Happily, that looks to be changing. Beginning with the 2006 competition, Golden Kite participants can win $2,500 in four categories: Fiction, Nonfiction, Picture Book Text, and Picture Book Illustration. And the fun is including the backstage people, too. Editors of winning books will receive $1,000, and for the winning book in the Picture Book Illustration category, an additional $1,000 will be given to the book’s art director. That surprises me a lot, and I’ll need to think about what that means to the industry… do we get more “superstar” editors who are that much harder to get books to…? No offense intended, but don’t we have enough of those!? Hm. Anyway, what may be the best perk is that winners get an expense-paid trip to Los Angeles to attend the award ceremony at the Golden Kite Luncheon at SCBWI’s Summer Conference in August. Since we all know that the Summer Conference can be a spendy little venture, that was thoughtful on the SCBWI board’s part.

This is all part of a move to get the Golden Kite Award national recognition, and in turn to promote books and quality literature. Cheers!

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Meanwhile,the brave YALSA/ALA folks are going to have their annual conference in New Orleans. In June. In hurricane season. They’re already looking for volunteer opportunities as well. Good for them.

It was FATED…

It had to happen. One of my favorite nonfiction adult books has been made… into a children’s book. Publisher’s Weekly reports that Eats, Shoots & Leaves is going to make the 4-8 year old set grammar-savvy once again. Toning down her ‘zero tolerance approach to grammar,’ author Lynne Truss teams up with cartoonist Bonnie Timmons (made famous by NBC’s long-ago Caroline in the City and numerous quilting toilet paper commercials) and pairs amusing pictures with funny sentences to help kids understand what they’re really saying when they neglect commas, or add them in the wrong place. I can’t wait to get this one for my little brother – and a copy for me, too, because my literal mind simply cannot get enough of such silliness as “Becky walked on, her head a little higher than usual” vs. “Becky walked on her head, a little higher than usual.” Now, imagine that with pictures! Meanwhile, Fast Food Nation, retitled as Chew On This, is also being turned into a YA book… and here’s hoping that stocks in all fast food places plummet! Doubtful, but hope springs eternal…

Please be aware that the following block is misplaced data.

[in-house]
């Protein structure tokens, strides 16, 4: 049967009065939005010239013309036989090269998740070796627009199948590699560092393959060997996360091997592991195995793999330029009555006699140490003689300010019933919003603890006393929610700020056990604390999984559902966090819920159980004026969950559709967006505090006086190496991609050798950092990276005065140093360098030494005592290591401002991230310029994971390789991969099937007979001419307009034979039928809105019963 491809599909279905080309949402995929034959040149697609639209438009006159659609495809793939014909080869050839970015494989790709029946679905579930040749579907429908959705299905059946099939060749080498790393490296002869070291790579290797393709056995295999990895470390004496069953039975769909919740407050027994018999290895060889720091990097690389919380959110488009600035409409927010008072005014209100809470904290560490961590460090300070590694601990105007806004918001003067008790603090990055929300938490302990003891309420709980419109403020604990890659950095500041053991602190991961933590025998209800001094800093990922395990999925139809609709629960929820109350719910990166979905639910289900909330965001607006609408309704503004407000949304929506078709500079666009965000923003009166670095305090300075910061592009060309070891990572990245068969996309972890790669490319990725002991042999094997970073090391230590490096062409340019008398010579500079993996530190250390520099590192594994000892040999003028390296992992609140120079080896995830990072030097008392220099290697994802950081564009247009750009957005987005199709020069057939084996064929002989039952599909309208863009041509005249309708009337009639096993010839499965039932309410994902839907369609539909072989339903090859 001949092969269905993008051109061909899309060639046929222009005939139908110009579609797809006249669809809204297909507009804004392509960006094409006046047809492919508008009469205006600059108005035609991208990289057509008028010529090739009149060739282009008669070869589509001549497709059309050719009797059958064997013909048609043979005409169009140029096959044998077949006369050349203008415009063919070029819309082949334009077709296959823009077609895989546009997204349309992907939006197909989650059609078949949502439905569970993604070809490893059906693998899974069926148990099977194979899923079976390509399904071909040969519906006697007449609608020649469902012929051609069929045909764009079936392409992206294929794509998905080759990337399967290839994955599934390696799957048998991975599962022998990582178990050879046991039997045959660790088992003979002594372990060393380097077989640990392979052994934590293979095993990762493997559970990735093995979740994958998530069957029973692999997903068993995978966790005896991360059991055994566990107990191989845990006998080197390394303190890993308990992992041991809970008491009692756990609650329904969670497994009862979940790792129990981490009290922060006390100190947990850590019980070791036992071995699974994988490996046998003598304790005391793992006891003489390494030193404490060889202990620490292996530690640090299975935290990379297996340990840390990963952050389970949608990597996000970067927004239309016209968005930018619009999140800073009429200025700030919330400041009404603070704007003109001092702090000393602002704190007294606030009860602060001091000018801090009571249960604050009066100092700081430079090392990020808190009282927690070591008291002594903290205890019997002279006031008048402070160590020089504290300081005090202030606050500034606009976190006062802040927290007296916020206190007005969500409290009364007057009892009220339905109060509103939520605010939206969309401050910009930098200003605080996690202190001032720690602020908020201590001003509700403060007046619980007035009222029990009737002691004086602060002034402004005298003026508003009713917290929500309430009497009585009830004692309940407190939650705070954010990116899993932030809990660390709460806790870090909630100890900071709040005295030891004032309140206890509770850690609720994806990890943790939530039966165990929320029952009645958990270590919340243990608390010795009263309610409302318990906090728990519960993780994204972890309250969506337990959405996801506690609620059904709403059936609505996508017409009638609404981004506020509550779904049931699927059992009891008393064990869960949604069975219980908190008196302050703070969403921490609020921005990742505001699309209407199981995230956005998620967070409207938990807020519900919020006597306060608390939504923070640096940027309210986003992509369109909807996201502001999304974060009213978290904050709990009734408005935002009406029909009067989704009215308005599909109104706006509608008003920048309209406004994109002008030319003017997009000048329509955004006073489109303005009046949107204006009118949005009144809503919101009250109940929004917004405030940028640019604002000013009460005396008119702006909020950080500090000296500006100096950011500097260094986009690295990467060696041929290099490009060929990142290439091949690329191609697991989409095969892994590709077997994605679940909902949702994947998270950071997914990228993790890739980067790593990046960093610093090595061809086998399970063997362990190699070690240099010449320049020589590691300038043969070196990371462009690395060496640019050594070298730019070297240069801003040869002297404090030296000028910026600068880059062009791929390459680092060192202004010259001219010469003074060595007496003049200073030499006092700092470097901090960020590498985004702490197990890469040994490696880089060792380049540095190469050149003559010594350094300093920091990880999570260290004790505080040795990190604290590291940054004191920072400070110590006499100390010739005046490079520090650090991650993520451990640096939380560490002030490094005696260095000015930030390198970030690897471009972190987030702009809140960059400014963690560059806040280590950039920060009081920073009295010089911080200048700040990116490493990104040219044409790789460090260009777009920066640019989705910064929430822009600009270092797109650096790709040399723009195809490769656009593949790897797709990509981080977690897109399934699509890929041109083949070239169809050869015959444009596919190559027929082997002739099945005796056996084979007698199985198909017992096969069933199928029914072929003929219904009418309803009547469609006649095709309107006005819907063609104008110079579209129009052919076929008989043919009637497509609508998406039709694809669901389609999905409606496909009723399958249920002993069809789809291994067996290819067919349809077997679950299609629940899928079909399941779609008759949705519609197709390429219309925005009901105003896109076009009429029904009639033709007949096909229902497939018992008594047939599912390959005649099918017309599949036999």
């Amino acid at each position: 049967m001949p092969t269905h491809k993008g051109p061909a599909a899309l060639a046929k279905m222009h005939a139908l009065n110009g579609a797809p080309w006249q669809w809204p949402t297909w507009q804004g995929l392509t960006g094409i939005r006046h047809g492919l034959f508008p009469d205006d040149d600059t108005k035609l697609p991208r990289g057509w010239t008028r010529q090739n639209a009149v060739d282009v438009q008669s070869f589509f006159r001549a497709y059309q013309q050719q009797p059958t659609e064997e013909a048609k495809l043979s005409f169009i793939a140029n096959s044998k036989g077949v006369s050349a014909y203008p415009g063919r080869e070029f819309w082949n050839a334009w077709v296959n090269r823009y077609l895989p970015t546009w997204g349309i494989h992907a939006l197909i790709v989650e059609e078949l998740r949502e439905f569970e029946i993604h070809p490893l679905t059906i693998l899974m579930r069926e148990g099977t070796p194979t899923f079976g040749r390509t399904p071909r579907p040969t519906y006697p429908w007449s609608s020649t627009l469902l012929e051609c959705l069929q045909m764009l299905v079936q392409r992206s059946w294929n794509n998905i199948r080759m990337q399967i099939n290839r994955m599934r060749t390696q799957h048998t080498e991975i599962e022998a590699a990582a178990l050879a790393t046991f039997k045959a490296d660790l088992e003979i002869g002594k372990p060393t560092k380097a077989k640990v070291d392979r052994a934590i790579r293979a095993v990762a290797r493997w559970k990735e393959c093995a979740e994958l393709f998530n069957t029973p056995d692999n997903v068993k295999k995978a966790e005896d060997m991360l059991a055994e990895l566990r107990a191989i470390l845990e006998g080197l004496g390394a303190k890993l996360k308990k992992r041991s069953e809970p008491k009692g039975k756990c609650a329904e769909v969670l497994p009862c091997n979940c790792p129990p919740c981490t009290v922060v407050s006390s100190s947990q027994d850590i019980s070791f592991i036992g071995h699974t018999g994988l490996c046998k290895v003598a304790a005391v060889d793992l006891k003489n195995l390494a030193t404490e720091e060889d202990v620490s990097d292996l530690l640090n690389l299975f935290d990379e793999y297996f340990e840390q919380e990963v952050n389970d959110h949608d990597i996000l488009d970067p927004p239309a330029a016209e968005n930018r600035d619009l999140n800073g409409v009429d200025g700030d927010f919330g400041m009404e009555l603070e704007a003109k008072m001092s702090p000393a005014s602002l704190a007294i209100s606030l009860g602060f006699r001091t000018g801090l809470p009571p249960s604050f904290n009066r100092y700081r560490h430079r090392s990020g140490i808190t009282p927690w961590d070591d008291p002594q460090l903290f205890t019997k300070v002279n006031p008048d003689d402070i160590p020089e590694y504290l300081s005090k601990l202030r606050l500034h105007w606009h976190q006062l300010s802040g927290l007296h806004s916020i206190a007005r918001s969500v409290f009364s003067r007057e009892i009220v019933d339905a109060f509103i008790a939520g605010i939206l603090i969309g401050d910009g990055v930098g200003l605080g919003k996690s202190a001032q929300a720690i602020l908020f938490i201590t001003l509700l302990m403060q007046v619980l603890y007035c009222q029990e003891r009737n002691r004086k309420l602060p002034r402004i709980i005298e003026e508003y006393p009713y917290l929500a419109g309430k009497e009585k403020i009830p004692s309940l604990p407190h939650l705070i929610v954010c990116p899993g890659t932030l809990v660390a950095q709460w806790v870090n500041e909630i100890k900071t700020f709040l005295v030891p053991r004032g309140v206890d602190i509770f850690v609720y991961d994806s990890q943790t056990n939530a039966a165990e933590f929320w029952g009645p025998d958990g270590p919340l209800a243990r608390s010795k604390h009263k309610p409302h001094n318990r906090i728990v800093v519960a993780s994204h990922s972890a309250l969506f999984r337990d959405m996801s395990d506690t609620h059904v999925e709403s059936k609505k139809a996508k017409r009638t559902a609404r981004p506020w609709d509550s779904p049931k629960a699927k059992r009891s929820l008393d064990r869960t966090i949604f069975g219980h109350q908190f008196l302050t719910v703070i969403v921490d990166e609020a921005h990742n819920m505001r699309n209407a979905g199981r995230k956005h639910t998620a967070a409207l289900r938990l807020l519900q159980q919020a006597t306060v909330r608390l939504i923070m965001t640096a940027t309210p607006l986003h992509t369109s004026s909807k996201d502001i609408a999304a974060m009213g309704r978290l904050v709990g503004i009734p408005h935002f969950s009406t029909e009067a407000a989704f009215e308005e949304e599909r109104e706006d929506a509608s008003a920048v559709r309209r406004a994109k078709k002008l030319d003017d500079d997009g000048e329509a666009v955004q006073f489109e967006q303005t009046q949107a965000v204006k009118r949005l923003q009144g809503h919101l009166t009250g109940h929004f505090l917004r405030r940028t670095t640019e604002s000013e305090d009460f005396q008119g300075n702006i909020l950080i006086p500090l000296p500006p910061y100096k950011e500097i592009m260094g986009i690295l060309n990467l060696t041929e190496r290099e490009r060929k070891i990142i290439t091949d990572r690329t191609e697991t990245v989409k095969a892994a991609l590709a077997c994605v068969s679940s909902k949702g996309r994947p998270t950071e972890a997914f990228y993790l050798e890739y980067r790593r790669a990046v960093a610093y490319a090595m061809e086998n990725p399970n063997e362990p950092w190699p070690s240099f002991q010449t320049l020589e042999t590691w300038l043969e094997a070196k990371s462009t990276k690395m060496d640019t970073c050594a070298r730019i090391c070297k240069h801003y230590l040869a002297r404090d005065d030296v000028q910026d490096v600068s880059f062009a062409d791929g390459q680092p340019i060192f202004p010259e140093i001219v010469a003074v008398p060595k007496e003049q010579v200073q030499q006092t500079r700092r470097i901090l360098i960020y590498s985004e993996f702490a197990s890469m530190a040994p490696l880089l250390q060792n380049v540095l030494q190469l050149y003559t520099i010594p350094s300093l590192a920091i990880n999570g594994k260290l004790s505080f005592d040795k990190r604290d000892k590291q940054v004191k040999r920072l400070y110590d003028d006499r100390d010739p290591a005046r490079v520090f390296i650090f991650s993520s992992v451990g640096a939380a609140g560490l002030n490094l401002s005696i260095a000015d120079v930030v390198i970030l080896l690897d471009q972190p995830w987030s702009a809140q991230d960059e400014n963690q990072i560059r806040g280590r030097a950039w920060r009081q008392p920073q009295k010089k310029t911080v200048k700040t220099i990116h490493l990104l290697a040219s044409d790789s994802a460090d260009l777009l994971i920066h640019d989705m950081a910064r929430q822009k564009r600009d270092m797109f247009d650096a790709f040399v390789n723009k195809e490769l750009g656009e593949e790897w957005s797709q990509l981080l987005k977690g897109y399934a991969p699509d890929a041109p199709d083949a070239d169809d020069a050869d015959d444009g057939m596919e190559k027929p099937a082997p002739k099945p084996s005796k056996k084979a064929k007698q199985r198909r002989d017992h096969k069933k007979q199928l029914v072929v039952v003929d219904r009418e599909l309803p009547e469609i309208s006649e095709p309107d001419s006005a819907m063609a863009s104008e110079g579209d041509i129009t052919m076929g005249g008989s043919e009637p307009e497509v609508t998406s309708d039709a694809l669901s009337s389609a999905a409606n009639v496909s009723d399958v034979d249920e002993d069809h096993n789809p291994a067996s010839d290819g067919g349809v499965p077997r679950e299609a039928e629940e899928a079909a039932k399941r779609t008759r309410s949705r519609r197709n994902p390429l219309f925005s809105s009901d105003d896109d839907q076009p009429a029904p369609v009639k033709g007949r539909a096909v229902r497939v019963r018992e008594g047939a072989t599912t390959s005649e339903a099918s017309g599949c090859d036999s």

Meanwhile the Random House/WaldenMedia marriage is already bearing fruit; Carl Hiaasen’s brilliant book Hoot is opening as what looks to be a brilliant movie on May 5. More children’s/YA novels look to be coming into movie form this year include Where the Wild Things Are, a few Nancy Drew mysteries, the His Dark Materials trilogy, the Spiderwick Chronicles, The Tale of Despereaux, A Bridge to Terebithia, The Giver, Charlotte’s Web (I’m a bit sad about, because with Dakota Fanning, it looks like a remake of Babe. Again. And Oprah is Gussie the goose!?) How to Eat Fried Worms, and more. Can movies really make readers? We’ll find out…

Kaavya Viswanathan: Too Good To Be True?

Eeeeouch! Last April I mentioned the story of a very lucky girl who got into Harvard just about the time she got a very lucrative two book deal. At the time, I was a bit scared for her — only 17, and already — wow. I spoke at my undergrad alma mater about this 17-year-old girl who had gotten a $500K book deal based on a couple of chapters she’d written and told them that no, they’d have to work a bit harder, this kind of stuff never happens. It seems I may have been more right than I knew…

Like many other writers, I was a bit green with envy over this young woman’s succeess — but now I’m a bit nervous for Kaavya Viswanathan, now 19. Recent allegations claim that entire phrases from her book How Opal Mehta Got Kissed, Got Wild, and Got a Life, are taken from Megan F. McCafferty 2001 novel “Sloppy Firsts” and the 2003 sequel “Second Helpings.” There is, in fact, a full 14 word paragraph that is all McCafferty with only the names changed.

My stomach just knots as I read the comments from the Harvard newspaper, where Viswanathan is a student. Much has been made of this obviously bright girl, but it does seem that her fairy-tale beginning was just too good to be true, and that sharp readers are already joining the fray to make sure and pick out every single incidence where she could have taken her pieces of work from somewhere else.

Viswanathan is the youngest author signed by Little, Brown in decades, and the movie rights for the novel have already been sold to DreamWorks.

Ouch.

A shameless plug for a favorite author, and a great teen book club

Happy Weekend! Here’s a fabulous little event for YA writers brought to my attention by a fellow SCBWI-er :Not Your Mother’s Book Club a Laurel Village, SF club of the incredibly hip, is throwing a party. This YA literature community for people grades 7-12 welcomes Sarah Dessen to cafe Lo Cubano, she of the myriad sensitive and intelligent books reviewed on our sister site. This shindig is on the 25th, so you’ll need to move quickly to get your tickets online from Books, Inc., drop by their Laurel Village store, or give them a call at (415) 221-3666. Don’t wait – it’s not a big place, and once the tix are gone, they’re history, and this will be just another great event that you missed! Ticket price includes Dessen’s newest book for all the lucky teens, tapas, prizes and more — take notes, writers. What a fabulous idea for doing your own PR!! And check out their blog. Man, if I ever am forced to reincarnate I’ll make sure I come back somewhere near the Laurel Village Books Inc., thanks. What cool folks.

Cheers!